Skip to main content

To Plan A Trip

March 2023
1min read

Amtrak’s brochure describes the various routes and berths and lists packages with hotel stays, car rentals, and air fares (1-800-USA-Rail). It’s possible to arrange to get off at any stop and continue the trip later. Glacier National Park is a good place to do this. Many of its hotels are open only in summer, but the Izaak Walton Inn, built in the 1930s by the railroad for its workers, is open all year. Across the track from the stop at Essex, it’s a magnet for rail buffs (P.O. Box 653, Essex, MT 59916/Tel: 406-888-5700).

The west-to-east trip on the Empire Builder should assure daylight at Glacier Park, no matter how late the train, since it’s scheduled to pass through in the early morning. Your fellow travelers will be of every occupation and age. Local people often use the train for short segments because air service in the region is sparse. More than one rail buff aboard told me that the most consistently scenic Amtrak trip is the stretch from Denver to San Francisco on the Zephyr.

For background reading try The American Heritage History of Railroads in America , by Oliver Jensen. All Aboard with E. M. Frimbo , by Rogers E. M. Whitaker and Anthony Hiss, gives a lively picture of how a train lover feels as the golden age draws to a close.

We hope you enjoy our work.

Please support this 72-year tradition of trusted historical writing and the volunteers that sustain it with a donation to American Heritage.


Stories published from "September/October 1988"

Authored by: John S. Watterson

SMU isn’t playing this season; men on the team were accepting money from alumni. That’s bad, of course; but today’s game grew out of even greater scandal.

Authored by: The Editors

Reflections of a World War II Aviator

Authored by: The Editors

Hatfields, McCoys, and Social Change in Appalachia, 1860-1900

Authored by: The Editors

A Picture Postcard Record of Mexico’s Revolution and U.S. War Preparedness, 1910-1917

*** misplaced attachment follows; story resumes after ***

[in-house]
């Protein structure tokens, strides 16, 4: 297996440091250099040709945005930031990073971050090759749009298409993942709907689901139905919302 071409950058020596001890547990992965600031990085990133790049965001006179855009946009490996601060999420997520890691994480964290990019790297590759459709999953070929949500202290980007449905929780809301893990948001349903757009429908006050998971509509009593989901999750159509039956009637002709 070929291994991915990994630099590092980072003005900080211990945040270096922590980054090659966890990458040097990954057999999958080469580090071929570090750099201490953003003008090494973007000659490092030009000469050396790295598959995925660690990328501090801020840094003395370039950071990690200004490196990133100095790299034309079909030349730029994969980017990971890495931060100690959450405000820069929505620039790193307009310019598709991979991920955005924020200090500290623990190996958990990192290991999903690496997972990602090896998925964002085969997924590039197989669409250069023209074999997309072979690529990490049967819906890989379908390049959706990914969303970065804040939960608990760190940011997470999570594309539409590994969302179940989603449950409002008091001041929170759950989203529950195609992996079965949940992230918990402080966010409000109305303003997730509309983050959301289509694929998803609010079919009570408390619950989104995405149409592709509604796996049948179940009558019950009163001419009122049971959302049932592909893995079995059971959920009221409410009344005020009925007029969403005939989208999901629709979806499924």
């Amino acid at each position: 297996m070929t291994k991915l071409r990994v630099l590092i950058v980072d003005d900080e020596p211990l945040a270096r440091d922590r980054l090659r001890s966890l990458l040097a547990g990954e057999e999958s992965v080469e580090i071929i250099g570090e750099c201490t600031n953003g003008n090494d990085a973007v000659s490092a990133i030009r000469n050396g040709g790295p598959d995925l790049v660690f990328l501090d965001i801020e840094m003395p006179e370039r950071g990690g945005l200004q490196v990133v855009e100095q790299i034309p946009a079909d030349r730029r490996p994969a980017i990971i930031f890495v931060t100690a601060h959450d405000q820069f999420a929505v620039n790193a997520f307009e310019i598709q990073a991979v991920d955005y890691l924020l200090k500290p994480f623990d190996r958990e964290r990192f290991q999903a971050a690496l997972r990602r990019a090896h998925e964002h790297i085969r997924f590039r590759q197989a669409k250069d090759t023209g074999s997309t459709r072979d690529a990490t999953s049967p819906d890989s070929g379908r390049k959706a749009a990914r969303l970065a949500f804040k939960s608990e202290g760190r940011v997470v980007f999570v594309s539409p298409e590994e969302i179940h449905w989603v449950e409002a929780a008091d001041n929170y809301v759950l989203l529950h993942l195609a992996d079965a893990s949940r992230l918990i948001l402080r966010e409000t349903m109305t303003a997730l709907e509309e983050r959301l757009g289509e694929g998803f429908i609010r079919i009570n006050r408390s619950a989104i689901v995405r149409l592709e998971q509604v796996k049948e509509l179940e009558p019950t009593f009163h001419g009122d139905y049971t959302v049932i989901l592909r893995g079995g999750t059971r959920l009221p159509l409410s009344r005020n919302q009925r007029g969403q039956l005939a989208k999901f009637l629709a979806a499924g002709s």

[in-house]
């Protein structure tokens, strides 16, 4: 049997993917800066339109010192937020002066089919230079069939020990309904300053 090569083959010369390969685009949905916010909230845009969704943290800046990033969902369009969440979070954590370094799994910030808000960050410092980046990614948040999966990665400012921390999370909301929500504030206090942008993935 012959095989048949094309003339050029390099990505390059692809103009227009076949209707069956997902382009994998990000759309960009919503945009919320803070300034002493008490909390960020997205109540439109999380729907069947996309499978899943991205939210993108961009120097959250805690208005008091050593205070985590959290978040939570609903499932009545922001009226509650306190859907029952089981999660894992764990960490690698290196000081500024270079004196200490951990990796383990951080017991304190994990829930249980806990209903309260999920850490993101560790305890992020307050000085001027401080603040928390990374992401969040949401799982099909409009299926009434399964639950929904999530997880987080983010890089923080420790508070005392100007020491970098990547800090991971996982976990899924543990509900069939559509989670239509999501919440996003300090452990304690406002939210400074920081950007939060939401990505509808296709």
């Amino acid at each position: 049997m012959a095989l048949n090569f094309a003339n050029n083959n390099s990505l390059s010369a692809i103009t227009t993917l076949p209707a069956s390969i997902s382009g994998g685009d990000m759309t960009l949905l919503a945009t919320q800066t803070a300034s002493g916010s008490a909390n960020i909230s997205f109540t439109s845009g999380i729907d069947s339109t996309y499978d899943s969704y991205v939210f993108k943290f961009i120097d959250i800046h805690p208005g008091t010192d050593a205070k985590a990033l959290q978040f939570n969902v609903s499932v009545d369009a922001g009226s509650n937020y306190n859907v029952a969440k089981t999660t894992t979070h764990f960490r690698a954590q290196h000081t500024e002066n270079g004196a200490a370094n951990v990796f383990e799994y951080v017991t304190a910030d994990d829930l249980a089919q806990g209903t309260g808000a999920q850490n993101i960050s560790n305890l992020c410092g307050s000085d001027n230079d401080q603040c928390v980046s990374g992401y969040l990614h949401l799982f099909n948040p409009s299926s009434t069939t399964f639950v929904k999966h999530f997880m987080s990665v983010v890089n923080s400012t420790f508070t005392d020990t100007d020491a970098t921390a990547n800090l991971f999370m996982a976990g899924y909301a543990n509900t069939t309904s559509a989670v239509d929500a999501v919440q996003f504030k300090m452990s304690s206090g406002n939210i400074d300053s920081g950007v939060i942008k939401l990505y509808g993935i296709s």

Authored by: The Editors

Essays on Literature, Technology, and Culture in the United States

Authored by: The Editors

The Transformation of the American Diet

Authored by: Greg Mitchell

To keep Upton Sinclair from becoming governor of California in 1934, his opponents invented a whole new kind of campaign

Authored by: Jack Larkin

Forget your conventional picture of America in 1810. In the first half of the nineteenth century, we were not at all the placid, straitlaced, white-picket-fence nation we imagine ourselves to have been. By looing at the patterns of everyday life as recorded by contemporary foreign and native observers of the young republic and by asking the questions that historians don't think to ask of another time—what were people really like? how did they greet one another in the street? how did they occupy their leisure time? what did they eat?—Jakc Larking brings us a portrait of another Americna, an America that was so different from both our conception of its past life and its present-day reality as to seem a foreign country.

Authored by: A. R. Gurney

For generations it was the mainspring, the proof, and the reward of a civilized social life. Now, a fond student of the ritual looks back on the golden age of the dinner party and tells you just how you should have behaved.

Authored by: Gary A. Reynolds

He was the best society portraitist of his day. But that day came to an end.

Featured Articles

The world’s most prominent actress risked her career by standing up to one of Hollywood’s mega-studios, proving that behind the beauty was also a very savvy businesswoman. 

Rarely has the full story been told about how a famed botanist, a pioneering female journalist, and First Lady Helen Taft battled reluctant bureaucrats to bring Japanese cherry trees to Washington. 

Often thought to have been a weak president, Carter was strong-willed in doing what he thought was right, regardless of expediency or the political fallout.

Why have thousands of U.S. banks failed over the years? The answers are in our history and politics.

In his Second Inaugural Address, Abraham Lincoln embodied leading in a time of polarization, political disagreement, and differing understandings of reality.